A perspective on point-of-care tests to detect eosinophilic bronchitis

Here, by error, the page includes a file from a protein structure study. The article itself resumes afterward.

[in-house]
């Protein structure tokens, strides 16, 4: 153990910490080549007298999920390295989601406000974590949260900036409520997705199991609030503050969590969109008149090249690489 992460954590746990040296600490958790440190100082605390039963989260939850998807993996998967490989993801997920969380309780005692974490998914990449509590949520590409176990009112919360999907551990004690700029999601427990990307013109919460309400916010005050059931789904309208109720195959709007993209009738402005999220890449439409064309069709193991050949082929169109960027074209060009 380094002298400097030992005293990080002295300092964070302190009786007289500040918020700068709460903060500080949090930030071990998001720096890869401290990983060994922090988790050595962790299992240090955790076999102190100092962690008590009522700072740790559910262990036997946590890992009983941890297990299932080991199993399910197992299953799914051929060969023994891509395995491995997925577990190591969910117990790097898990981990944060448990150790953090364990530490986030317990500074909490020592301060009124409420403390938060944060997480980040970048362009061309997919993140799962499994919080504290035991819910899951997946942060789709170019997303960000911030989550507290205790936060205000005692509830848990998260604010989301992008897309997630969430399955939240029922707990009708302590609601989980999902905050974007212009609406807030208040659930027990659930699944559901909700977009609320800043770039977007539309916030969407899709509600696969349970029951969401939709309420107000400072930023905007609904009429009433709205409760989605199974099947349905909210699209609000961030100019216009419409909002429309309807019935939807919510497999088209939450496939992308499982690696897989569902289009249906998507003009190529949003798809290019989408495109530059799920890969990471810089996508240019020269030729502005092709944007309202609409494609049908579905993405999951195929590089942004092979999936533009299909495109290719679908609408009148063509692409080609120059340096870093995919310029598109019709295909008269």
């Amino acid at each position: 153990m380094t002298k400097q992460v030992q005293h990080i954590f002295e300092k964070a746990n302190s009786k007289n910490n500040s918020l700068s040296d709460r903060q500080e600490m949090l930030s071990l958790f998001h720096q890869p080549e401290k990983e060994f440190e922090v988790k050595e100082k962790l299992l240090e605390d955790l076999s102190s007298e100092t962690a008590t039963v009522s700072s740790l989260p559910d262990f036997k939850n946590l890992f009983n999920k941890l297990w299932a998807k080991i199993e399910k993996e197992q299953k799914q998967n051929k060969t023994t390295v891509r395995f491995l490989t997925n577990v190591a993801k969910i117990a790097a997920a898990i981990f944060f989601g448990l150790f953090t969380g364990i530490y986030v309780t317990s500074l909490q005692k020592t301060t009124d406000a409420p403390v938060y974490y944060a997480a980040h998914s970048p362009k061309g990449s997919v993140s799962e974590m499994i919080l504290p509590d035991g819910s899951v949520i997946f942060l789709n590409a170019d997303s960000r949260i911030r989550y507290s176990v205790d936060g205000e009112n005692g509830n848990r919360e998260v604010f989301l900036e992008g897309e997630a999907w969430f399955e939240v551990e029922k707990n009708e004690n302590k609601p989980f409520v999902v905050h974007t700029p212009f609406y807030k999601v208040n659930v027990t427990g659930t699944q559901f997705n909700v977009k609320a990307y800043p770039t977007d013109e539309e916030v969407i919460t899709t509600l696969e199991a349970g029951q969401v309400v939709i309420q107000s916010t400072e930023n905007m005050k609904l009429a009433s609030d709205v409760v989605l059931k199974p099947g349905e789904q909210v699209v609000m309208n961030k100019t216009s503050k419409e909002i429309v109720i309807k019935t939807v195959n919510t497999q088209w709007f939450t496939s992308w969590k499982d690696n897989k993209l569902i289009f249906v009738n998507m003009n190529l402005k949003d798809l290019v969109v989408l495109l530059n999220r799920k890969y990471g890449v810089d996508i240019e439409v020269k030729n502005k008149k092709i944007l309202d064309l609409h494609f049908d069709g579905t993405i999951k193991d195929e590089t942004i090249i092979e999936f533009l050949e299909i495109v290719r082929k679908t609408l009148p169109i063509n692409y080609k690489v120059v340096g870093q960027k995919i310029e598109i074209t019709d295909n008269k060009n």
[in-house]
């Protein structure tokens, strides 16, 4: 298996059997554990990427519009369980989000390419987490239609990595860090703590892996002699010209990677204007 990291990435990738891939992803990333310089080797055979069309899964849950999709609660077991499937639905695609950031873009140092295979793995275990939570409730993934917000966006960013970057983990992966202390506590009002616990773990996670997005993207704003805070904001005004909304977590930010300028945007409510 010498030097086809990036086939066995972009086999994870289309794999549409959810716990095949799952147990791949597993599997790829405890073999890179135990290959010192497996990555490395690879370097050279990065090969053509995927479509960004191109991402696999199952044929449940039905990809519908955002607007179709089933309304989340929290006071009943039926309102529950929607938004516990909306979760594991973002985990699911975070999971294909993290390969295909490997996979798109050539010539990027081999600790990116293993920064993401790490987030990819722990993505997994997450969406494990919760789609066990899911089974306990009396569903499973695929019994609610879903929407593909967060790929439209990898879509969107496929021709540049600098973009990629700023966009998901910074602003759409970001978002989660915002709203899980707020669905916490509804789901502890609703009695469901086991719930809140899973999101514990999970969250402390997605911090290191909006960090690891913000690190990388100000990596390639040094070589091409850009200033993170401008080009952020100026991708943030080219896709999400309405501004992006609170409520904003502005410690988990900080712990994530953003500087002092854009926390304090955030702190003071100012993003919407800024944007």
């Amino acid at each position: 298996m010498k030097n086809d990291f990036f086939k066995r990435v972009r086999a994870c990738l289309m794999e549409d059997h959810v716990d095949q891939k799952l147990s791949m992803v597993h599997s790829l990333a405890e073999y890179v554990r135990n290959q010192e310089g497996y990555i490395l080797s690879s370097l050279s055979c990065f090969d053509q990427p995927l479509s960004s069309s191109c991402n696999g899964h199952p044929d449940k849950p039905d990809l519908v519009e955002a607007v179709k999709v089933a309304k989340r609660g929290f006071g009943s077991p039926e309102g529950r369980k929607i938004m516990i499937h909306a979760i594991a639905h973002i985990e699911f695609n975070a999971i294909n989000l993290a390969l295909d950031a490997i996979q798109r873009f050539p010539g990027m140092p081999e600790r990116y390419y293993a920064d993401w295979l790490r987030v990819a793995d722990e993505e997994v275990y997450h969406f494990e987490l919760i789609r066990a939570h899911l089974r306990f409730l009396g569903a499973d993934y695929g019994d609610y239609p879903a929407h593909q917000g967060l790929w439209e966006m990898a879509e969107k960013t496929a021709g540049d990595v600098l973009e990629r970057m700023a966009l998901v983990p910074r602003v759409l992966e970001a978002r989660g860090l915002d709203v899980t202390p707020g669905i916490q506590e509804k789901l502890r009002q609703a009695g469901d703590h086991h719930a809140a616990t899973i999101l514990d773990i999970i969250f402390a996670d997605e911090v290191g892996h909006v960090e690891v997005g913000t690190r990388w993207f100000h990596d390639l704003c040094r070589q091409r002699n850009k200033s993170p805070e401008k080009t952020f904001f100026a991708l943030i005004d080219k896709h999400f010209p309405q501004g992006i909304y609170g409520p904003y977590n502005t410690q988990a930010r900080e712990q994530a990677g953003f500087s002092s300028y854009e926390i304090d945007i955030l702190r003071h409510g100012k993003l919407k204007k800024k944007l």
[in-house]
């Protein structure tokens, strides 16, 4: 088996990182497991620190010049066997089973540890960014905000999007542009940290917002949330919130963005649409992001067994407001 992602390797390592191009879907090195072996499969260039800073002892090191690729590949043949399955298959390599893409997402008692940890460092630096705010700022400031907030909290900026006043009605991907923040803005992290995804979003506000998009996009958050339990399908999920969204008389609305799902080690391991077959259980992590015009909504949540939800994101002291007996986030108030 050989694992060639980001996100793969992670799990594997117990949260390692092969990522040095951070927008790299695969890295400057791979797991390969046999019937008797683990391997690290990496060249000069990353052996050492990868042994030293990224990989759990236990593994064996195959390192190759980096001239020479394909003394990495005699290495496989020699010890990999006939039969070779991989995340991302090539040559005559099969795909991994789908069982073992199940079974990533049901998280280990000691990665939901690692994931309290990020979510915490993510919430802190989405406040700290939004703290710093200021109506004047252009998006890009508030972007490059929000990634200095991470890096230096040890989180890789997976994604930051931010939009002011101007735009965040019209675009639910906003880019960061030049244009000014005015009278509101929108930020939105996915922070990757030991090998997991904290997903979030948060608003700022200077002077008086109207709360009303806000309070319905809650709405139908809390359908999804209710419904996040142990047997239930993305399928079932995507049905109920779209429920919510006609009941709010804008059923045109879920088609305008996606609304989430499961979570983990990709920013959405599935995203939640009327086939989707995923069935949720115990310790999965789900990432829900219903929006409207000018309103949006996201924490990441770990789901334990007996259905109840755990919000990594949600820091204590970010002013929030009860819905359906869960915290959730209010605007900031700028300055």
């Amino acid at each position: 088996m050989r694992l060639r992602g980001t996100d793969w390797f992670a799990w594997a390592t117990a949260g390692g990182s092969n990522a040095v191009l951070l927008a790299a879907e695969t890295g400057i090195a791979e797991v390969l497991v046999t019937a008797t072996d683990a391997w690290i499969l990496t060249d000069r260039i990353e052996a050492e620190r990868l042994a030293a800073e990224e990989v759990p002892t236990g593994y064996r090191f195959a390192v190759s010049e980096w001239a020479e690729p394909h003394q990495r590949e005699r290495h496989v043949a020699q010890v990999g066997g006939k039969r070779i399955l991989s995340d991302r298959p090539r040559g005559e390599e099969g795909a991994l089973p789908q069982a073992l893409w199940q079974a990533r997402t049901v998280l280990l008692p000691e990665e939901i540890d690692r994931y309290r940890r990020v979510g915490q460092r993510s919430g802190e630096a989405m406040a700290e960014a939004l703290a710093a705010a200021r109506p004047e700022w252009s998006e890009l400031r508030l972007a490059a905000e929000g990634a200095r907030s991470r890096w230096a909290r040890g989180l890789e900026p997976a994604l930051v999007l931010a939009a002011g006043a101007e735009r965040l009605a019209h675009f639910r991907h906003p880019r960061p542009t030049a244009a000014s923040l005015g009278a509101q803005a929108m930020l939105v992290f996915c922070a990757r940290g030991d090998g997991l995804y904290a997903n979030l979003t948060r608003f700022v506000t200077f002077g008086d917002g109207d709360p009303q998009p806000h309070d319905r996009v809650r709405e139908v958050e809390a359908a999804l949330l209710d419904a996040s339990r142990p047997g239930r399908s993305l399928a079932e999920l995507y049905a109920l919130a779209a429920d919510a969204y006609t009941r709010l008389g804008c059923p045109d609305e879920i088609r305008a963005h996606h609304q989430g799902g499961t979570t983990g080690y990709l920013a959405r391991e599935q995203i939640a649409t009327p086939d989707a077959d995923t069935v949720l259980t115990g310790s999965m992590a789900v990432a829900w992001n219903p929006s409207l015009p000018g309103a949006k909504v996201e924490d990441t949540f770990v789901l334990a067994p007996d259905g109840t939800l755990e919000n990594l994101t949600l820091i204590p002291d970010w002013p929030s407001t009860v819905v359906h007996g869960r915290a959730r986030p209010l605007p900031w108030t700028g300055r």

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Approximately 50% of asthma exacerbations and a third of COPD exacerbations are associated with an eosinophilic bronchitis. Quantitative cell counts reliably identify the number of eosinophils in sputum and treatment strategies that are guided by sputum eosinophil counts lead to significantly better outcomes than strategies guided by conventional assessments of symptoms and airflow. However, cell counts are not widely available and the results are not available in real time. Similarly, more sophisticated detection methods using immunoassays or genetic analysis via polymerase chain reaction are too costly and thus not amenable to rapid point-of-care diagnosis. Blood eosinophil counts and fraction of exhaled nitric oxide correlate poorly with airway eosinophilia, particularly in patients with severe airway diseases who are on corticosteroid therapy. Point of care assessments of eosinophil-specific activity may be provided by breathomics that employ metabolomics profiling of volatile compounds in breath. However, it is too early to decide if this would provide quantitative data to monitor therapy and disease activities longitudinally. Herein we provide a perspective on the potential for developing simple point-of-care tests with special emphasis on the potential for a bio-active paper diagnostic test to quantitatively assay the amount of eosinophil peroxidase in sputum samples by employing different types of detection systems.
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